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<p>When Marcelo Barboza, MD was 18 years old, he traveled abroad for the first time, leaving his home in Brazil to live in Germany for a year. “It was out of my comfort zone,” Barboza said. “Imagine someone picks you up out of your home and puts you in a new country where you don’t [&hellip;]</p>

Cultural challenges strengthen urology resident’s resolve

Marcelo Barboza

Marcelo Barboza

When Marcelo Barboza, MD was 18 years old, he traveled abroad for the first time, leaving his home in Brazil to live in Germany for a year.

“It was out of my comfort zone,” Barboza said. “Imagine someone picks you up out of your home and puts you in a new country where you don’t know anyone or speak the language. It was very different, but it was so awesome for so many reasons.”

After that, Barboza knew he wanted to live abroad again someday. Now, he’s living out that dream as a first-year resident at Indiana University School of Medicine Department of Urology.

Barboza’s path to Indiana wasn’t an easy one. In Brazil, doctors typically go straight to medical school after high school instead of first completing an undergraduate degree program. Barboza finished his medical school program and a residency program in urology in Brazil before deciding to do another urology residency in the United States. He went through the match process twice and in the meantime completed a research fellowship at the University of Miami and at IUPUI to gain more experience. It took him three years to get to residency at IU School of Medicine.

“I think that the whole struggle during those three years was part of the hardships of being a foreign medical graduate,” Barboza said. “It’s hard to prove yourself and prove you’re good enough, because schools liked my research work, but it was hard for them to know how I would be as a doctor.”

Barboza with his wife Andreia and 4-month-old daughter Giulia.

On top of trying to prove himself professionally, he also experienced financial stress and the pressures of making the right decision for his family. During his residency in Brazil, Barboza worked hard to save as much as possible, saving about half of his salary for five years before moving to the United States.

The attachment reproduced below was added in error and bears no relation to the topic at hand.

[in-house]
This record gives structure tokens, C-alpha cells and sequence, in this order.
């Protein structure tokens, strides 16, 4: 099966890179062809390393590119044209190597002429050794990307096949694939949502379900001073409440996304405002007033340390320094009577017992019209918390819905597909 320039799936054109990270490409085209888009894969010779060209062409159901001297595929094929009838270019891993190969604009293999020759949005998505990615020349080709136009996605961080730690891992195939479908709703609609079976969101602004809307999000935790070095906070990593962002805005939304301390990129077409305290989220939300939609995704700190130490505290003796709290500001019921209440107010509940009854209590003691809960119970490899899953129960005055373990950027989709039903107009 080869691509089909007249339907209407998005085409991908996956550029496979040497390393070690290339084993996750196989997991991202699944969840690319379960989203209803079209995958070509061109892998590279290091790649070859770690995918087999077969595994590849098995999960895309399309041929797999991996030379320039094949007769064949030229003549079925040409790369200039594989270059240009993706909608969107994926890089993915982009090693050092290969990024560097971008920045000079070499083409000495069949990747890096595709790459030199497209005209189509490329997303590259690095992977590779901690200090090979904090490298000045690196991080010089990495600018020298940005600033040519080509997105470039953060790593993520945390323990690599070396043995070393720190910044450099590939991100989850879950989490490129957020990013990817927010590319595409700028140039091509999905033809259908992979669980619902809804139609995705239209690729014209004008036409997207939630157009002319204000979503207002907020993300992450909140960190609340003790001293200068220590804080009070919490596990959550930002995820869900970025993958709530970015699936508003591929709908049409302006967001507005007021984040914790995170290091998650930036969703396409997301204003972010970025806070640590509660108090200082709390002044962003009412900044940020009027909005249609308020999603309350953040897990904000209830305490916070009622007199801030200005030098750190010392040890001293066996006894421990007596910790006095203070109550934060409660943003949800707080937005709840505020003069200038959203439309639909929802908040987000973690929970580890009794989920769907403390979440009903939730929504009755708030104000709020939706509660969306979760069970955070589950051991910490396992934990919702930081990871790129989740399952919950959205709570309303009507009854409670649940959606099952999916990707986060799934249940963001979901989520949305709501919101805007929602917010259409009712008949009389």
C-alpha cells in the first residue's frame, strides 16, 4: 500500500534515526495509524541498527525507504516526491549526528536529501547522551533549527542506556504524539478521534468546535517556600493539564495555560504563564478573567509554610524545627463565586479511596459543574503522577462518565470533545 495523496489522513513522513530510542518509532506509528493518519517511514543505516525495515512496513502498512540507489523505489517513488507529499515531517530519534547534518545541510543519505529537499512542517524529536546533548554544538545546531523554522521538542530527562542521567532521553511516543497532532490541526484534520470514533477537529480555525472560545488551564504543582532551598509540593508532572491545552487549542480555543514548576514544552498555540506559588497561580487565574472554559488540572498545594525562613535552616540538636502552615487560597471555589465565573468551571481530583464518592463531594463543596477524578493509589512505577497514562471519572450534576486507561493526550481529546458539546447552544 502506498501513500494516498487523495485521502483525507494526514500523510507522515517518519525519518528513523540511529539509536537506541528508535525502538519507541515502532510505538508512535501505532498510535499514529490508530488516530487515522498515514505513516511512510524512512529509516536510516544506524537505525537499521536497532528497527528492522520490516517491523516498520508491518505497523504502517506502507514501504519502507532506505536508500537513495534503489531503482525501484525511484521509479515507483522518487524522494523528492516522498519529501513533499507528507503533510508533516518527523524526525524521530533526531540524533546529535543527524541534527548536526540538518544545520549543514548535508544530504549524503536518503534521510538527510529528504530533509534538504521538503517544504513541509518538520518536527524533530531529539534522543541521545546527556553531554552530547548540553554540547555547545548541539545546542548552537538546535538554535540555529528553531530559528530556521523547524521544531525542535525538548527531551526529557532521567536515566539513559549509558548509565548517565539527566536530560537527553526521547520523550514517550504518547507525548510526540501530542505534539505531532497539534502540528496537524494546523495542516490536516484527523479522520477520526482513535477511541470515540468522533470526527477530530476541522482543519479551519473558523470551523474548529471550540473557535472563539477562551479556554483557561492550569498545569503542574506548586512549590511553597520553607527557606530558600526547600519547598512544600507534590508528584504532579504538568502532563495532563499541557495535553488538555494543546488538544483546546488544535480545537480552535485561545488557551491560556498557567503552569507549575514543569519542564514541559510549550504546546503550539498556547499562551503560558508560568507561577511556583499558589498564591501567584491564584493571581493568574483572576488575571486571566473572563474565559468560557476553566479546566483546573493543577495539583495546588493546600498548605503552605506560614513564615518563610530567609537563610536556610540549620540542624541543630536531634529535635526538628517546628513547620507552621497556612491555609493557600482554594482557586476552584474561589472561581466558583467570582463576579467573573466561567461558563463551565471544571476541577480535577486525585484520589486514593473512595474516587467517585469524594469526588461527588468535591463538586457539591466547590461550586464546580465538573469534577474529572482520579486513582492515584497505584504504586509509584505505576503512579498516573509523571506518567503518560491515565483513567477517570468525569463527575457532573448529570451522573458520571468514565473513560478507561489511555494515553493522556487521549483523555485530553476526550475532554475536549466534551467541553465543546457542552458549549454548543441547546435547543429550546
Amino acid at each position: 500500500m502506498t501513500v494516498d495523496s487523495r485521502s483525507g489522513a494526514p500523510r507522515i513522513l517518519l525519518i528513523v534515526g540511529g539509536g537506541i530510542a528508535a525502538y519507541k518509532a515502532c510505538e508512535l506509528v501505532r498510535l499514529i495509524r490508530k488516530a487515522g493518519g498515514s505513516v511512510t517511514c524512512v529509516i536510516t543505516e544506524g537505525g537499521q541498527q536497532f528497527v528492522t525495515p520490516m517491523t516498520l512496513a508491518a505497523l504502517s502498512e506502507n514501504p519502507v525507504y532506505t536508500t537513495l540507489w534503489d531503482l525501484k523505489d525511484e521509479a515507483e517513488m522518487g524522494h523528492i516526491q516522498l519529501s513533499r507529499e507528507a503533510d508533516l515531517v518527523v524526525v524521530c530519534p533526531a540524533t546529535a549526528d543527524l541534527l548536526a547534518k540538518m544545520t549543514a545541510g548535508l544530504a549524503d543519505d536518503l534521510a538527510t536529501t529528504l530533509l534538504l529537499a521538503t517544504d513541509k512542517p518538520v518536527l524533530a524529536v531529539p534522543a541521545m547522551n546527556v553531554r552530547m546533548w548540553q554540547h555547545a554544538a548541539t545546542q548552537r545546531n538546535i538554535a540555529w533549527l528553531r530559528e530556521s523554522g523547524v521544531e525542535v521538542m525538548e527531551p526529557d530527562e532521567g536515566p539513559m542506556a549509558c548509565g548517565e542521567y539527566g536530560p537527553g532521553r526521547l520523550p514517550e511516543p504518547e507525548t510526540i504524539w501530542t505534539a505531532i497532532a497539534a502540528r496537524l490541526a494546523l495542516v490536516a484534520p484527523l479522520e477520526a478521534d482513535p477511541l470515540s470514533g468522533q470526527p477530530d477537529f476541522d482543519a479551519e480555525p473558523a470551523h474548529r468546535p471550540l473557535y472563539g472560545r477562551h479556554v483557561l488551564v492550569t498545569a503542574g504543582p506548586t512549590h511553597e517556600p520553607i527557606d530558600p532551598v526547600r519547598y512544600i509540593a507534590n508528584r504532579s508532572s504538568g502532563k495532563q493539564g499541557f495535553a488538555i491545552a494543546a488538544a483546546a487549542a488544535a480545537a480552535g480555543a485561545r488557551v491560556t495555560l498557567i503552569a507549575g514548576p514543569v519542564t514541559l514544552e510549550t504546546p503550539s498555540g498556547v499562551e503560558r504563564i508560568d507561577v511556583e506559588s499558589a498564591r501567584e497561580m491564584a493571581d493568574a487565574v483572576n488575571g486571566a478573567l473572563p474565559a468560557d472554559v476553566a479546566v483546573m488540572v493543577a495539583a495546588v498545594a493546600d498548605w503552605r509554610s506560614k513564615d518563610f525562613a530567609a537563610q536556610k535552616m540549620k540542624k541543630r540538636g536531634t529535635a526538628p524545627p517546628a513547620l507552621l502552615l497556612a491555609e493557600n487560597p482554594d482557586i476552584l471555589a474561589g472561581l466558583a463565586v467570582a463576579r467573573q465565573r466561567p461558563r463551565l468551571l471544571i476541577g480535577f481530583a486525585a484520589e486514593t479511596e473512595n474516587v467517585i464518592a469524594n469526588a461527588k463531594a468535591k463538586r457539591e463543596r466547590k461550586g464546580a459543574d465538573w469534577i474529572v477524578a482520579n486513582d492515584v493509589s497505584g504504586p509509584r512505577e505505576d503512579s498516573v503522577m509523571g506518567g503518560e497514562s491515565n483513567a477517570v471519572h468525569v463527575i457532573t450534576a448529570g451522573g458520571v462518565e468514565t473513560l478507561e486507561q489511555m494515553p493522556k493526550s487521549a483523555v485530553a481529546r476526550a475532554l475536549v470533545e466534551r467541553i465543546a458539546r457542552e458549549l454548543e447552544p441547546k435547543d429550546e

“The research fellowship in Miami was a volunteer position, so I didn’t get paid,” said Barboza, who married his wife Andreia in March 2016. “It’s hard to not know what will happen and then spend all your savings. There’s a lot of unknowns.”

He and his family have also dealt with cultural and language differences that have been challenging at times. Barboza speaks four languages, with Portuguese as his first. He is also fluent in English, German and Spanish.

“It’s worse socially than with patients, because with patients it’s pretty straightforward and mostly formal conversations, but with friends, it’s different,” Barboza said, adding that humor in particular can be challenging. “How can you make that thing that is in your mind sound the way you want to be funny?”

Braboza’s mother, Marcia Panizzutti, worked with exotic animals while in the Brazilian Army.

Because of those challenges, Barboza said he believes having strong resilience is an important characteristic for international students and residents to have. And resilience is something he saw demonstrated by his mother while growing up in Brazil.

“My mom was a single mom,” Barboza said. “She is a very strong woman. She worked as a veterinarian and teacher, and eventually she entered the army.”

Barboza’s mother, Marcia, always loved animals, and she continued working with them during her time in the Brazilian Army. They moved around a lot, but spent a couple of years living at an army base in the Amazon rainforest. The center had a zoo where his mother worked as a veterinarian.

“Now she’s retired, but she still adopts and cares for stray animals,” Barboza said. “At one point she had 10 dogs. She bought a bigger house so she could help them all.”

While Barboza misses his family back in Brazil and the transition to the United States has been a difficult one, he, his wife and his new baby girl Giulia, who was born in August 2019, are happy with their decision to move to the Midwest. The qualities he saw in his mother growing up have helped him adapt to living in a new place.

Barboza’s mother, Marcia, served in the Brazilian Army.

“As a foreign graduate, similar to the army, you have to have certain characteristics to help you survive in a new environment, and my mom for sure passed a lot of that on to me,” Barboza said.

And he thanks the faculty at IU School of Medicine Department of Urology for their mentorship during his research year in Indianapolis and helping him get ready for residency.

“I am grateful to the whole urology department for making me feel at home,” Barboza said.

For others struggling with adapting to living, working and studying in a different country, Barboza said his best advice is to be open to learning new things and take advantage of new opportunities.

“Having the right mindset is so important,” Barboza said. “I came with the mindset that I would do my best in whatever I can and try to adapt and not try to make things adapt to me.”

Learn more about the IU School of Medicine Department of Urology residency program.

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Christina Griffiths

Christina is the media relations specialist for the IU School of Medicine Dean's Office of Strategic Communications.

The views expressed in this content represent the perspective and opinions of the author and may or may not represent the position of Indiana University School of Medicine.